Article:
Saturday, May 5, 2007

Earthues Dye Project: The Details

I don't always sit down and organize a weaving, spinning, or dyeing project. Of course, I do a few quick calculations for warp and weft before warping the loom and I will think about what kind of yarn I wish to spin. This project, however, requires a bit more planning. To start with, I decided to use only one yarn type. I will be using Crown Colony 2-ply wool yarn from Henry's Attic. I have 13 pounds of it. In my proposal I thought I would make my skeins 100 yards each, which came out to be about 133 skeins. After explaining this to Cathy at Earthues she suggested I make my skeins a bit smaller. She had a good sample of a skein of the same yarn I was using to show me. It looked like it would be a good amount for tapestry weaving and give me even more skeins to work with, about 375 of them! That seems like a lot but read on and you will see that it only scratches the surface!
I purchased quite a bit of dye. I bought the Reds and Colors Collection kits. Each kit will dye about 50 lbs of fiber. Having worked with Earthues once or twice before I knew I would want more of certain ingredients. I purchased additional Madder, some Weld flowers, and a dye substance called Quercitron which is from a variety of oak tree. I have never worked with Weld flowers or the Quercitron. It looks like I will be getting experience in the extraction process as well. The Reds Collection contains roots, bugs, and barks. The booklet says it contains "everything you need to know about cochineal, lac, and madder." The Colors Collection contains many of the natural dye extracts that Earthues carries. In fact, it seems to contain most, including indigo. Both of the kits I purchased come with instructional booklets. I took myself to a coffee house while my husband was at a band rehearsal and sat down to organize and read through the material.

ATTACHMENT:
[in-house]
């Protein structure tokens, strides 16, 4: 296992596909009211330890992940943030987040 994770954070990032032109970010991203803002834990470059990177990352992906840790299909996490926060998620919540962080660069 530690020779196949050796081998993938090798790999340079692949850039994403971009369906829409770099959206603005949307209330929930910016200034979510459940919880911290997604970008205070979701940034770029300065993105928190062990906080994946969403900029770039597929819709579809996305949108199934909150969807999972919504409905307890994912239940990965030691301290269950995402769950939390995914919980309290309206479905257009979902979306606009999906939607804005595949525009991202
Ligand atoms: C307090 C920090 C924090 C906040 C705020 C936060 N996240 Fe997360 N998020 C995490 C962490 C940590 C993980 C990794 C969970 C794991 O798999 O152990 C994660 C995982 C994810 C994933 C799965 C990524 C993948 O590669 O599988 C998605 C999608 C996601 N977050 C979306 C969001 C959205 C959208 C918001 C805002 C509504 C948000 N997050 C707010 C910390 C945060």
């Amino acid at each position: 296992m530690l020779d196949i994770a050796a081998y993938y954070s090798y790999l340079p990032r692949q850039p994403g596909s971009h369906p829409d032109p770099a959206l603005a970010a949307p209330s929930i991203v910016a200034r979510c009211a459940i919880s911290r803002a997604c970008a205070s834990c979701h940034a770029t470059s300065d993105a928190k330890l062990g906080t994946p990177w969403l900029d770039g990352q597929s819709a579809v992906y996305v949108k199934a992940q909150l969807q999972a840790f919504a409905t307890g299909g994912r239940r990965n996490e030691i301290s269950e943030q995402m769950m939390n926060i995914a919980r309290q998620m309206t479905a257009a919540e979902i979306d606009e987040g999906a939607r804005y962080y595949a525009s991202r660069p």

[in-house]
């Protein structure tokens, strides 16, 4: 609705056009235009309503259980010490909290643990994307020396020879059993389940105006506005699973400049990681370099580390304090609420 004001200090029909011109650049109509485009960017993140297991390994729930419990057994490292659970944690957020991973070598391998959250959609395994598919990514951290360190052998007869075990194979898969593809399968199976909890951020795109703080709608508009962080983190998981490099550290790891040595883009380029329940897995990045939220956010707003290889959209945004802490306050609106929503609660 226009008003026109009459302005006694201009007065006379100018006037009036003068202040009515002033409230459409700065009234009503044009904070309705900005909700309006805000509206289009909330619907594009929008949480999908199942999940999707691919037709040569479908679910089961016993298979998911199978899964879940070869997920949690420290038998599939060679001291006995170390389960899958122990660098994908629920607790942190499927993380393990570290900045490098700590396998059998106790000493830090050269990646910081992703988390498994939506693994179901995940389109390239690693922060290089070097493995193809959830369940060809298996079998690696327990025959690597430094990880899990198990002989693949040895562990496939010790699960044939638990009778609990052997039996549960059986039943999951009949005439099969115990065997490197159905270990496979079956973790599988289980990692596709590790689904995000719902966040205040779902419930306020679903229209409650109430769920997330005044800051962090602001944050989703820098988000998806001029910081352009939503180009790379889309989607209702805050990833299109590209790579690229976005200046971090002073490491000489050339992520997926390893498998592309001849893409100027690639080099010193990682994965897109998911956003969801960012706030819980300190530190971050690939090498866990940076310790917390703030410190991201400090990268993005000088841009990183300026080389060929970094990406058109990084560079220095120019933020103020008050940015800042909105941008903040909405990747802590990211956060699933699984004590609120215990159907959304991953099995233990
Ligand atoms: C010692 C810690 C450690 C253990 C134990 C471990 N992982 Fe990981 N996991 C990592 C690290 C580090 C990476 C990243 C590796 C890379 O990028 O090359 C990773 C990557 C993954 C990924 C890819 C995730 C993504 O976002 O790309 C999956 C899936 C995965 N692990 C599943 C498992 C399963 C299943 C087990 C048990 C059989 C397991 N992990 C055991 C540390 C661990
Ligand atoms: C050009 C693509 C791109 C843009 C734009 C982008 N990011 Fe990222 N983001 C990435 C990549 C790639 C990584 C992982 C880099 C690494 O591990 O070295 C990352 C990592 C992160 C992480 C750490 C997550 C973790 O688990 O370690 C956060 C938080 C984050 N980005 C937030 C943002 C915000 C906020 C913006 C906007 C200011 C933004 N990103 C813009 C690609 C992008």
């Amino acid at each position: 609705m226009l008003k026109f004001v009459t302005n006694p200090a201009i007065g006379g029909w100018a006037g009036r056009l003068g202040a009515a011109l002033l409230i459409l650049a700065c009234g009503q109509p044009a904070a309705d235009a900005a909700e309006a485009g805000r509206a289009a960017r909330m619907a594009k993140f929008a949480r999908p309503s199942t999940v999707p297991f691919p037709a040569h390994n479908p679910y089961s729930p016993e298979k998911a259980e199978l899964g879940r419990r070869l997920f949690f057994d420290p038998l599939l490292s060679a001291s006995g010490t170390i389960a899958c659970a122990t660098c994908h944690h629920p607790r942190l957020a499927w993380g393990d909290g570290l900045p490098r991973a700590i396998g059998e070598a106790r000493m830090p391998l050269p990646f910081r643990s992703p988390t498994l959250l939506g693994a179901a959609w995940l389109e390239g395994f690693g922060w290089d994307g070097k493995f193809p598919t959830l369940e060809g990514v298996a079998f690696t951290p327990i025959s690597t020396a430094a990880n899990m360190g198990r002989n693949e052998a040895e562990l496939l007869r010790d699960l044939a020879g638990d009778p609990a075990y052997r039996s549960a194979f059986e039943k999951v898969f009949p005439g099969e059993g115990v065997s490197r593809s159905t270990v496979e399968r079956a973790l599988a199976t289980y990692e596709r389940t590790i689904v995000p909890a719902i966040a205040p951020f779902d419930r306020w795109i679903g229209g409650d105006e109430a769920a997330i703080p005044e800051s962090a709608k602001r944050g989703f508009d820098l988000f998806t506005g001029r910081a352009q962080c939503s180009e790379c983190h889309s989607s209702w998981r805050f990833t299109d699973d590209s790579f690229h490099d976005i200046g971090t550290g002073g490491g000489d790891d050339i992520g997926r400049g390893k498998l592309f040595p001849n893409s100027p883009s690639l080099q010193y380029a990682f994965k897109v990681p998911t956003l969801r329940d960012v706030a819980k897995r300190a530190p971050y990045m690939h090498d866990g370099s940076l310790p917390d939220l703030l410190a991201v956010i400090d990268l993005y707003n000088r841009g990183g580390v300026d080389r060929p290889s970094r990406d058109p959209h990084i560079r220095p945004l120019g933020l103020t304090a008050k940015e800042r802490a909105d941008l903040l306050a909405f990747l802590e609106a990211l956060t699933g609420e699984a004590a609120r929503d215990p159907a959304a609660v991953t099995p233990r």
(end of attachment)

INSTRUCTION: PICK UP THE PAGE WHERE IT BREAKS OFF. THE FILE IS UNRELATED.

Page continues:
There are many formal ways and tools to organize a project of this size. I have decided to storyboard it out. I like this system as I am, like many fiber artists, a visual person and I can view the whole project laid out. I will be describing this system in detail soon. For now I will say that 375 skeins is just a start! The first big task, after organizing the project, will be skeining off and washing, or scouring, the yarn. As I like to tinker with things I have a plan for that too....Stay tuned.
Do you have a favorite organizing "tool" you like to use when tackling a project? -Renee

No comments: